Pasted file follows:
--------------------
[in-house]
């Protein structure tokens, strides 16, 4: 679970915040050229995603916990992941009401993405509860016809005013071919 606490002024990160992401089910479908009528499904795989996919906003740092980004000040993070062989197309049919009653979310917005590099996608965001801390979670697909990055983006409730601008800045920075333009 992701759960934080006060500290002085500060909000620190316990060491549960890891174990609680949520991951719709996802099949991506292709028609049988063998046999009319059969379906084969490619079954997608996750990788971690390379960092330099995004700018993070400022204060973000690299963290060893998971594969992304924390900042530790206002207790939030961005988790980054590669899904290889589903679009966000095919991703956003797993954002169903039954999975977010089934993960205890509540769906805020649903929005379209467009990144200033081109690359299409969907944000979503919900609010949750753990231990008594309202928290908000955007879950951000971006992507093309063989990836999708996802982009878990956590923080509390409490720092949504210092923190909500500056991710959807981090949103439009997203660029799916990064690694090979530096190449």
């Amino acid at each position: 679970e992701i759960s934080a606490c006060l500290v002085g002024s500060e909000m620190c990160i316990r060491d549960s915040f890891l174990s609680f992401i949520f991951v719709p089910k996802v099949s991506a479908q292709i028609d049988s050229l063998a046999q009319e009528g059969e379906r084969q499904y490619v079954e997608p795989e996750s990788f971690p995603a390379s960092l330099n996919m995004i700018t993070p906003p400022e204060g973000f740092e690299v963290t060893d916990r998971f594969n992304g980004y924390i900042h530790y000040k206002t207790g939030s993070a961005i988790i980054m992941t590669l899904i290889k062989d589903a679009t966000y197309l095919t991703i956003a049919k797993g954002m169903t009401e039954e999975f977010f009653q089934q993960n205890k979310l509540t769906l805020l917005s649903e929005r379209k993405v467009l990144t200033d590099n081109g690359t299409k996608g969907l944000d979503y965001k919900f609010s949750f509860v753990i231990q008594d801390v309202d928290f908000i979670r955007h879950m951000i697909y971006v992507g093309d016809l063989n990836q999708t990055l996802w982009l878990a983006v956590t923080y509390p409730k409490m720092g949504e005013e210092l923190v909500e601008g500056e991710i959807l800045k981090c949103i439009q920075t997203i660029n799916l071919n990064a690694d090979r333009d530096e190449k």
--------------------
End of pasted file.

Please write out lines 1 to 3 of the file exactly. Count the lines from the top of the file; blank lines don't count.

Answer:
[in-house]
């Protein structure tokens, strides 16, 4: 679970915040050229995603916990992941009401993405509860016809005013071919 606490002024990160992401089910479908009528499904795989996919906003740092980004000040993070062989197309049919009653979310917005590099996608965001801390979670697909990055983006409730601008800045920075333009 992701759960934080006060500290002085500060909000620190316990060491549960890891174990609680949520991951719709996802099949991506292709028609049988063998046999009319059969379906084969490619079954997608996750990788971690390379960092330099995004700018993070400022204060973000690299963290060893998971594969992304924390900042530790206002207790939030961005988790980054590669899904290889589903679009966000095919991703956003797993954002169903039954999975977010089934993960205890509540769906805020649903929005379209467009990144200033081109690359299409969907944000979503919900609010949750753990231990008594309202928290908000955007879950951000971006992507093309063989990836999708996802982009878990956590923080509390409490720092949504210092923190909500500056991710959807981090949103439009997203660029799916990064690694090979530096190449």
């Amino acid at each position: 679970e992701i759960s934080a606490c006060l500290v002085g002024s500060e909000m620190c990160i316990r060491d549960s915040f890891l174990s609680f992401i949520f991951v719709p089910k996802v099949s991506a479908q292709i028609d049988s050229l063998a046999q009319e009528g059969e379906r084969q499904y490619v079954e997608p795989e996750s990788f971690p995603a390379s960092l330099n996919m995004i700018t993070p906003p400022e204060g973000f740092e690299v963290t060893d916990r998971f594969n992304g980004y924390i900042h530790y000040k206002t207790g939030s993070a961005i988790i980054m992941t590669l899904i290889k062989d589903a679009t966000y197309l095919t991703i956003a049919k797993g954002m169903t009401e039954e999975f977010f009653q089934q993960n205890k979310l509540t769906l805020l917005s649903e929005r379209k993405v467009l990144t200033d590099n081109g690359t299409k996608g969907l944000d979503y965001k919900f609010s949750f509860v753990i231990q008594d801390v309202d928290f908000i979670r955007h879950m951000i697909y971006v992507g093309d016809l063989n990836q999708t990055l996802w982009l878990a983006v956590t923080y509390p409730k409490m720092g949504e005013e210092l923190v909500e601008g500056e991710i959807l800045k981090c949103i439009q920075t997203i660029n799916l071919n990064a690694d090979r333009d530096e190449k």